Thursday, March 26, 2009

Ghost Stories From Ancient China -- Series One

(1) The Song of Old White Bones

During the reign of Tang Emperor Gaozong (650-683 A.D.), some travelers took a trip to Baxia (now in Fujian Province).

At midnight, the riverboat they were traveling on moored for the evening by a riverbank. The passengers and crew turned in for the night.

Shortly afterward, a male voice was heard singing the following song in a very heart-broken tone:

It's autumn and I'm on a short path.
The mounds of withered leaves grow higher and deeper.
Within this frosty white mist,
I suddenly hear the mournful cry of a monkey,

Crying once and then fading away.
Down the cheeks of this traveler,

One can see the tracks of tears!

The singer repeated the song nine more times, each time in the most tragic, plaintive voice.

All on board the boat then drifted off to sleep, each assuming someone amongst them had gone on deck to sing a song to amuse himself, albeit a rather depressing song.

In the morning, all passengers and crew members left the boat to stretch their legs and view the scenery they had missed in the darkness of night.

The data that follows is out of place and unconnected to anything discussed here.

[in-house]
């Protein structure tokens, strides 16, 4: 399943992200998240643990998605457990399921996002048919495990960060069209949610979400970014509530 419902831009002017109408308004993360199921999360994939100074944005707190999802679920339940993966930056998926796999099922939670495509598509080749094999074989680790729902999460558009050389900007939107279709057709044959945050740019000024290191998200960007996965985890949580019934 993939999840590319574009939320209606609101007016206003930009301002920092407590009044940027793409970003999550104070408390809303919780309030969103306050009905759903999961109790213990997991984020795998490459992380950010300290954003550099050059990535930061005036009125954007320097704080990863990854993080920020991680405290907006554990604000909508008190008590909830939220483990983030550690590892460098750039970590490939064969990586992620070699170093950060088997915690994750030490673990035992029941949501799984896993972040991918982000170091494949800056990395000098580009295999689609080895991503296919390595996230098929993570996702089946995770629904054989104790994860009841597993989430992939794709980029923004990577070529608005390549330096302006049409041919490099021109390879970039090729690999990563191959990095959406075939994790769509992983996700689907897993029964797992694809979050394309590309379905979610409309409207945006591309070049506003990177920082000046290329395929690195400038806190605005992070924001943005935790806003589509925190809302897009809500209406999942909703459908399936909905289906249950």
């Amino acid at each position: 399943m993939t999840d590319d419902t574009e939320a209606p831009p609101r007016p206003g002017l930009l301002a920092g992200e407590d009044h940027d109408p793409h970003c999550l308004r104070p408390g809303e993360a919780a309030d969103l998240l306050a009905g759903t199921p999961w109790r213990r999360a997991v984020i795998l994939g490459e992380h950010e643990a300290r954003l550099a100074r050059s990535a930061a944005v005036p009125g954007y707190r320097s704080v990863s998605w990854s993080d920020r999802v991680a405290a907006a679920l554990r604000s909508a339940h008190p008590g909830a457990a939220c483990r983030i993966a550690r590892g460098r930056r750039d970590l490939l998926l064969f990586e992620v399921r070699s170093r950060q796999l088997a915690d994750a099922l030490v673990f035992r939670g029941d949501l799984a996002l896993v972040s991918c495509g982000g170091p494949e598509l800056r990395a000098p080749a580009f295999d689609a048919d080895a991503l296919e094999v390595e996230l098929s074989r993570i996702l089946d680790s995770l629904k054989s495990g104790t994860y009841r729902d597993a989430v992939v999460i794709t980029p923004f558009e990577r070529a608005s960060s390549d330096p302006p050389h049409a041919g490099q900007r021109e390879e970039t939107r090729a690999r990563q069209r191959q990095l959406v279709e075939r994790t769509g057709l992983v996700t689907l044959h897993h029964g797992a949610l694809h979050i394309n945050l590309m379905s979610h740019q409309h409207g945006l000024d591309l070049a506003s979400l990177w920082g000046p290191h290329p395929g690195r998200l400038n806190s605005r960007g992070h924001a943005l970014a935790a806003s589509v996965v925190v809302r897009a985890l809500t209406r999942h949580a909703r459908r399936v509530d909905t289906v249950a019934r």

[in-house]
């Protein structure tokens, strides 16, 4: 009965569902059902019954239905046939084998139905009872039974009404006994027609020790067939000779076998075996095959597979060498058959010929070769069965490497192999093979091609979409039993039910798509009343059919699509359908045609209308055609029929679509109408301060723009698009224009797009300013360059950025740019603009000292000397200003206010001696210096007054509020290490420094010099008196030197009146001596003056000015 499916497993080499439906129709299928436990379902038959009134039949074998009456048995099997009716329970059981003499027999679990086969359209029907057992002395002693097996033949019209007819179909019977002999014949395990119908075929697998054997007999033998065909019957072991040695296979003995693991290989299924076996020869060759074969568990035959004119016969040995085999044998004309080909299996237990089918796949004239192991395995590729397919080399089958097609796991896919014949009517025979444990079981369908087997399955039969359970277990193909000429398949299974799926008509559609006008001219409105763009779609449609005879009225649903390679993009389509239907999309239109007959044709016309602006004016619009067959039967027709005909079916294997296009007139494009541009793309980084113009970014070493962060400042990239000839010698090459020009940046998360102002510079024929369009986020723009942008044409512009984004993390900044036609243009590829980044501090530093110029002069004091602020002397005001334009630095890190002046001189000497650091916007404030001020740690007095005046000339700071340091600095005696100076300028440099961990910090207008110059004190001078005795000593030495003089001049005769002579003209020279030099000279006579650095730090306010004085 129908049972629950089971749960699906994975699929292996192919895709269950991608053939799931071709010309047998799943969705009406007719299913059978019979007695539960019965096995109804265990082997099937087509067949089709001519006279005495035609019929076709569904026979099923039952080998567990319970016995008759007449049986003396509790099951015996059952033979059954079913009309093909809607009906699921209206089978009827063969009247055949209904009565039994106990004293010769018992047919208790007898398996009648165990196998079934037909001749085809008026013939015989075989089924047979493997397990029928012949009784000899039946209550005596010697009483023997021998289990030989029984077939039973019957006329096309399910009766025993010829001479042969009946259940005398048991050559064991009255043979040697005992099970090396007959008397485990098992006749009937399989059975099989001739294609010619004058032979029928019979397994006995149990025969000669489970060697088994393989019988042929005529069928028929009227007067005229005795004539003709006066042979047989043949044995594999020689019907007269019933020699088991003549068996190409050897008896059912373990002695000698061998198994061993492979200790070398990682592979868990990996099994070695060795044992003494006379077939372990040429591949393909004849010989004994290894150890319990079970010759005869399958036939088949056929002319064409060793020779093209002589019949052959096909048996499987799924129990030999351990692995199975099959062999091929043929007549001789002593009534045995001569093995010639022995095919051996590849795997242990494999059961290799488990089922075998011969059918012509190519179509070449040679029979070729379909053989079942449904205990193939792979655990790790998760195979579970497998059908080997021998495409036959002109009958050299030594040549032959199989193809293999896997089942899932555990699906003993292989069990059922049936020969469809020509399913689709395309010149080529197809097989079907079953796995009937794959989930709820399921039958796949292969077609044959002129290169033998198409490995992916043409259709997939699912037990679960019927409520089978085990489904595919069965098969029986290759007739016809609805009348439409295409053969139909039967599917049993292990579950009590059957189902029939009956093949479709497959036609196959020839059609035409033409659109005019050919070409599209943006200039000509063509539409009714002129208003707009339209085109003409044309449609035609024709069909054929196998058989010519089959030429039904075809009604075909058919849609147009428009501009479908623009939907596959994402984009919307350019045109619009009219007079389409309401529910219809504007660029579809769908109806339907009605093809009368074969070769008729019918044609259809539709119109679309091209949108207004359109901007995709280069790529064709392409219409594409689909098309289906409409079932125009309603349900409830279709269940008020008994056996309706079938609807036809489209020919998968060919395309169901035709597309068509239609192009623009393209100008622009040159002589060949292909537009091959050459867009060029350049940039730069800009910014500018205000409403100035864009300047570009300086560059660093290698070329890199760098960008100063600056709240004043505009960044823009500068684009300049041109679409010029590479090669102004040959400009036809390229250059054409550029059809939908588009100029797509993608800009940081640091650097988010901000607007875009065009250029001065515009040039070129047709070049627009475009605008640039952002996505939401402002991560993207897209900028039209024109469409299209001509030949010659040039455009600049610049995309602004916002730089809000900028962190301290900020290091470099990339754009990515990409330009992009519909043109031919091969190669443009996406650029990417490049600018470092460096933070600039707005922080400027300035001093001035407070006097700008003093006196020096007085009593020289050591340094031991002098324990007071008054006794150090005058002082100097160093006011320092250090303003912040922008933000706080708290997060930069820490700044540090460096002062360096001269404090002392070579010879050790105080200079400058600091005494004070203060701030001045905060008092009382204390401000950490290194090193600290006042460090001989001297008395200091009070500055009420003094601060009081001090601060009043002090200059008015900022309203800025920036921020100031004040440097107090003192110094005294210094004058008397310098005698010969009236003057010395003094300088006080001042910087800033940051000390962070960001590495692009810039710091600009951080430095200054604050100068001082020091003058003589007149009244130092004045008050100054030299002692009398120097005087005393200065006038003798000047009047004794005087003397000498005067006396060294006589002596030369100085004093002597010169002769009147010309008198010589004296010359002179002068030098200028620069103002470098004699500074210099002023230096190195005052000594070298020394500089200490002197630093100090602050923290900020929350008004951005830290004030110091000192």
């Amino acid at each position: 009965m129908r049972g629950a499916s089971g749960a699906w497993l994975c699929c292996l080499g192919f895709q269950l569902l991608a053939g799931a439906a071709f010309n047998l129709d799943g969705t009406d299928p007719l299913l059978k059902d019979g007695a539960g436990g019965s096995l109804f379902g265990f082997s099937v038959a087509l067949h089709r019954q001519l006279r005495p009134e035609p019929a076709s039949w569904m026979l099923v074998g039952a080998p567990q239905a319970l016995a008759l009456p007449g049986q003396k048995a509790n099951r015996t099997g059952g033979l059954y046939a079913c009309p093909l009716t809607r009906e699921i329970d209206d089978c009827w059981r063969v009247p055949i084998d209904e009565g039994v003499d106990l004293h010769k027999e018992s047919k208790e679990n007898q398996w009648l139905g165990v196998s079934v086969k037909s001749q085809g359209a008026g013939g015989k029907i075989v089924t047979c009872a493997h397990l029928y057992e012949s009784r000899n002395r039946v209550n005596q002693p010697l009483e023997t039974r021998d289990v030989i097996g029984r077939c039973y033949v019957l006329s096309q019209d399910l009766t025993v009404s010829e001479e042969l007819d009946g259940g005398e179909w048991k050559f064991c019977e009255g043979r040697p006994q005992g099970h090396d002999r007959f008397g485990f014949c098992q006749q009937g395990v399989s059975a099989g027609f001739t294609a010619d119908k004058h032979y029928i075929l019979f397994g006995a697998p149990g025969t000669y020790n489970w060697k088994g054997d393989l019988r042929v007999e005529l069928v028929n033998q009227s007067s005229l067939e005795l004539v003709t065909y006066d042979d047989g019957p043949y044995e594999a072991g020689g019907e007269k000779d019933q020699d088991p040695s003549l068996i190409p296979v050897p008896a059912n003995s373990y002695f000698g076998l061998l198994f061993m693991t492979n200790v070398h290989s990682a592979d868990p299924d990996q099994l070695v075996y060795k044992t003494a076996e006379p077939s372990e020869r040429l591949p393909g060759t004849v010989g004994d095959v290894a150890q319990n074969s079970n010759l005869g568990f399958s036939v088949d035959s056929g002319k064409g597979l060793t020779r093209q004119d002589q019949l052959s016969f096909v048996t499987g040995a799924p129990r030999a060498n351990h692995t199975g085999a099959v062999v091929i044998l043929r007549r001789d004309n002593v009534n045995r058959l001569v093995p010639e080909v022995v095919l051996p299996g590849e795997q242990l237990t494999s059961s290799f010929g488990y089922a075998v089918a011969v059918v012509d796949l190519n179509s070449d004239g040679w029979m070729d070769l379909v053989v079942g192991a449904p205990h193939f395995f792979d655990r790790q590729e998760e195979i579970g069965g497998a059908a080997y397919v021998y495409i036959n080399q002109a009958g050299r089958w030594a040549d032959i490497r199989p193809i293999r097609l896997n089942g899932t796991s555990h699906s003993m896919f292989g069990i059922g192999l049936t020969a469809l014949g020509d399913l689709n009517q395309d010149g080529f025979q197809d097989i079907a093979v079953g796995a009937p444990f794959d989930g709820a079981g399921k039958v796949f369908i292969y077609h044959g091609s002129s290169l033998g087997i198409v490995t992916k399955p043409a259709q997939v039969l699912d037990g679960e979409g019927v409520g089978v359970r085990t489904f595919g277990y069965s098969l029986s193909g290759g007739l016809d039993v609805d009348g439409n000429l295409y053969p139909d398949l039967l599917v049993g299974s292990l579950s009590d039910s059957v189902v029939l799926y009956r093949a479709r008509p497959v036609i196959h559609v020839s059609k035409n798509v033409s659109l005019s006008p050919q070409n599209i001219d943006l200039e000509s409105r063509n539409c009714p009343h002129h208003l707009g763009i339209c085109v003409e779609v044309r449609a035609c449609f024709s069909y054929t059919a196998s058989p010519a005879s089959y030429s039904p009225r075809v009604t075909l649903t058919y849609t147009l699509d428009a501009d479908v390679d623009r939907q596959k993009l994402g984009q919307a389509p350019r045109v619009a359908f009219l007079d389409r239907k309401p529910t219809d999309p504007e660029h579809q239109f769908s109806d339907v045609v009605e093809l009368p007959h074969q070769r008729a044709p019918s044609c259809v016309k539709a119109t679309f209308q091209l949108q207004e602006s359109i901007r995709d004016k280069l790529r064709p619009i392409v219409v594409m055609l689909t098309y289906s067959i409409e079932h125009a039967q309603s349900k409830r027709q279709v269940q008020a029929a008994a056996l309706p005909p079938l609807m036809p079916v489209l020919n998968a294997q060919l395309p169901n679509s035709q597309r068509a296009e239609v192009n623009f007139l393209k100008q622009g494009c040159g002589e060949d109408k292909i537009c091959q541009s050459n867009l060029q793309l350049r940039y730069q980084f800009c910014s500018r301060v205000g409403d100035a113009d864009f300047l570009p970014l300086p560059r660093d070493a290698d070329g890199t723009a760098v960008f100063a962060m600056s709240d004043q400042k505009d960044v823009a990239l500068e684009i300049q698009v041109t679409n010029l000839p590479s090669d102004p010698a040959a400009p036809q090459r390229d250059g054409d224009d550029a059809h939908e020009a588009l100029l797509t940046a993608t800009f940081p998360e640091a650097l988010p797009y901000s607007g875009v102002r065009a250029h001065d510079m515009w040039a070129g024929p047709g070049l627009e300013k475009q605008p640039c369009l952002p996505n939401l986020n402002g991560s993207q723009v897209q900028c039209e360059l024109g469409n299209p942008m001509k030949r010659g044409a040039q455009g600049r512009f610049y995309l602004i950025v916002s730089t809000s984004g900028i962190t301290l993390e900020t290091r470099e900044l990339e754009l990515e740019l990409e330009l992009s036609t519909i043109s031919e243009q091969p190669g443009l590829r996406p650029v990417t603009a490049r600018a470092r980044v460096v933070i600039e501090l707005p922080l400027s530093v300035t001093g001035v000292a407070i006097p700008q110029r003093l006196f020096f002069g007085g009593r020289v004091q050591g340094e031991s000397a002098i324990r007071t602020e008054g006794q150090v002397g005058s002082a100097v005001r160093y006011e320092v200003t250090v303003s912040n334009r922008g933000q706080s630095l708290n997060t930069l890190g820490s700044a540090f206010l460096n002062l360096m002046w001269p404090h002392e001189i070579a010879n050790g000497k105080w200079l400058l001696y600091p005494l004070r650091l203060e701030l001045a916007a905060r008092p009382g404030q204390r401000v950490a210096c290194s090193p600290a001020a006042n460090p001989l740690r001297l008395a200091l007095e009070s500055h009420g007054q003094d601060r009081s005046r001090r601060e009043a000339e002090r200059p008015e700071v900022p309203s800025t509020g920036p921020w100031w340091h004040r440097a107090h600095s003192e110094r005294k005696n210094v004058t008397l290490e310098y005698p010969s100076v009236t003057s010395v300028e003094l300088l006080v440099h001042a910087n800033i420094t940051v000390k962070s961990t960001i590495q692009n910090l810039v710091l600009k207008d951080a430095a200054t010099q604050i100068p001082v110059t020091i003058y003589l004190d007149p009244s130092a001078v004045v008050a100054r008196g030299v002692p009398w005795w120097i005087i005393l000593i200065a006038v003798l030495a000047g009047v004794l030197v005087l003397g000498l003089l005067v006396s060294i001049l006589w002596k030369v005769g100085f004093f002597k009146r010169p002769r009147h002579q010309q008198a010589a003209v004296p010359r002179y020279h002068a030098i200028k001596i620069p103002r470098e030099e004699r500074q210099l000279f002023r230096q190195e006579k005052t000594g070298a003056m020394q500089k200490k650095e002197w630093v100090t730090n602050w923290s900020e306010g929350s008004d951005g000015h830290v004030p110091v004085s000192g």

Someone soon discovered that their boat was gone--all traces of the riverboat, missing. It was around that time someone else discovered on the shore, lying on top of a crag, not far from where the ship had been moored, a pile of old white human bones.


from Zhongguo qitan (Strange stories from China), Lin Yaochuan, ed. Taipei: Changchun Shujufang, 1977. p. 33-34.

Originally from Jiwen (Records of what has been heard) by Niu Su.

The exact year this story was written is unknown; however, the author flourished during the Tang dynasty (618-907 A.D.).

The narrative of this story in its original elliptical Chinese requires us to infer the passengers and crew left the moored boat to stretch their legs. The only other alternative, less satisfactory in my opinion, is to assume the passengers and crew spent the night outdoors on the riverbank only to discover the boat was missing once they awoke. Otherwise, everyone would have had to disappear along with the boat, without leaving behind anyone who could have passed this story to others. Particularly chilling in this old ghost story is the lament full of death symbols/metaphors: frost, autumn, tears, withering and short (i.e., terminal) paths.